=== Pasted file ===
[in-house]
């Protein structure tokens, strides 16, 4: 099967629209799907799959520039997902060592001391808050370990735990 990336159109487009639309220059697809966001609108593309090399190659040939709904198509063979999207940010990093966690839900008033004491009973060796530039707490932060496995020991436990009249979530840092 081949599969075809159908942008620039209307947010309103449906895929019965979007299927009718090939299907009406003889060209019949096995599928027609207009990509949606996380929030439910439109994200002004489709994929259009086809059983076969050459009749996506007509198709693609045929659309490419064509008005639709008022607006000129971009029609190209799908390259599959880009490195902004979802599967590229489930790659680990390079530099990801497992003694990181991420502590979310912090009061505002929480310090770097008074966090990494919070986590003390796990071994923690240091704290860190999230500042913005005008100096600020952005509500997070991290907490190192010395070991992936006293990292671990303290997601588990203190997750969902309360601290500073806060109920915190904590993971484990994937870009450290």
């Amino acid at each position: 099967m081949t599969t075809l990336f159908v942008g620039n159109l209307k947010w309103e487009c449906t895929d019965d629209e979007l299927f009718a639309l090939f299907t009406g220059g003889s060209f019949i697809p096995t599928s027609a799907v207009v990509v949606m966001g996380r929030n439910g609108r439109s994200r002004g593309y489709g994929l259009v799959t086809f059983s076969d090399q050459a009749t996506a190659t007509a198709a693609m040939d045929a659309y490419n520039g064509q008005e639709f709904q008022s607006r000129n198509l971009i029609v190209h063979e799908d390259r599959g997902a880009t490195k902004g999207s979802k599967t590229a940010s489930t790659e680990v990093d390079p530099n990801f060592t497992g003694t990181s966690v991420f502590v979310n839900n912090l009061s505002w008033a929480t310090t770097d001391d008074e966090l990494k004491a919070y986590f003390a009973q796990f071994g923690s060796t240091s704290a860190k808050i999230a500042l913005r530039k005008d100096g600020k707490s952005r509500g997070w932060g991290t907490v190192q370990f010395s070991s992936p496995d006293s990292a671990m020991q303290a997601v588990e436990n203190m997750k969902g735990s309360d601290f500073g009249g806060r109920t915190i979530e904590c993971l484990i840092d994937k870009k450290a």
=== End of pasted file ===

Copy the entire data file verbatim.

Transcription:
[in-house]
């Protein structure tokens, strides 16, 4: 099967629209799907799959520039997902060592001391808050370990735990 990336159109487009639309220059697809966001609108593309090399190659040939709904198509063979999207940010990093966690839900008033004491009973060796530039707490932060496995020991436990009249979530840092 081949599969075809159908942008620039209307947010309103449906895929019965979007299927009718090939299907009406003889060209019949096995599928027609207009990509949606996380929030439910439109994200002004489709994929259009086809059983076969050459009749996506007509198709693609045929659309490419064509008005639709008022607006000129971009029609190209799908390259599959880009490195902004979802599967590229489930790659680990390079530099990801497992003694990181991420502590979310912090009061505002929480310090770097008074966090990494919070986590003390796990071994923690240091704290860190999230500042913005005008100096600020952005509500997070991290907490190192010395070991992936006293990292671990303290997601588990203190997750969902309360601290500073806060109920915190904590993971484990994937870009450290």
């Amino acid at each position: 099967m081949t599969t075809l990336f159908v942008g620039n159109l209307k947010w309103e487009c449906t895929d019965d629209e979007l299927f009718a639309l090939f299907t009406g220059g003889s060209f019949i697809p096995t599928s027609a799907v207009v990509v949606m966001g996380r929030n439910g609108r439109s994200r002004g593309y489709g994929l259009v799959t086809f059983s076969d090399q050459a009749t996506a190659t007509a198709a693609m040939d045929a659309y490419n520039g064509q008005e639709f709904q008022s607006r000129n198509l971009i029609v190209h063979e799908d390259r599959g997902a880009t490195k902004g999207s979802k599967t590229a940010s489930t790659e680990v990093d390079p530099n990801f060592t497992g003694t990181s966690v991420f502590v979310n839900n912090l009061s505002w008033a929480t310090t770097d001391d008074e966090l990494k004491a919070y986590f003390a009973q796990f071994g923690s060796t240091s704290a860190k808050i999230a500042l913005r530039k005008d100096g600020k707490s952005r509500g997070w932060g991290t907490v190192q370990f010395s070991s992936p496995d006293s990292a671990m020991q303290a997601v588990e436990n203190m997750k969902g735990s309360d601290f500073g009249g806060r109920t915190i979530e904590c993971l484990i840092d994937k870009k450290a």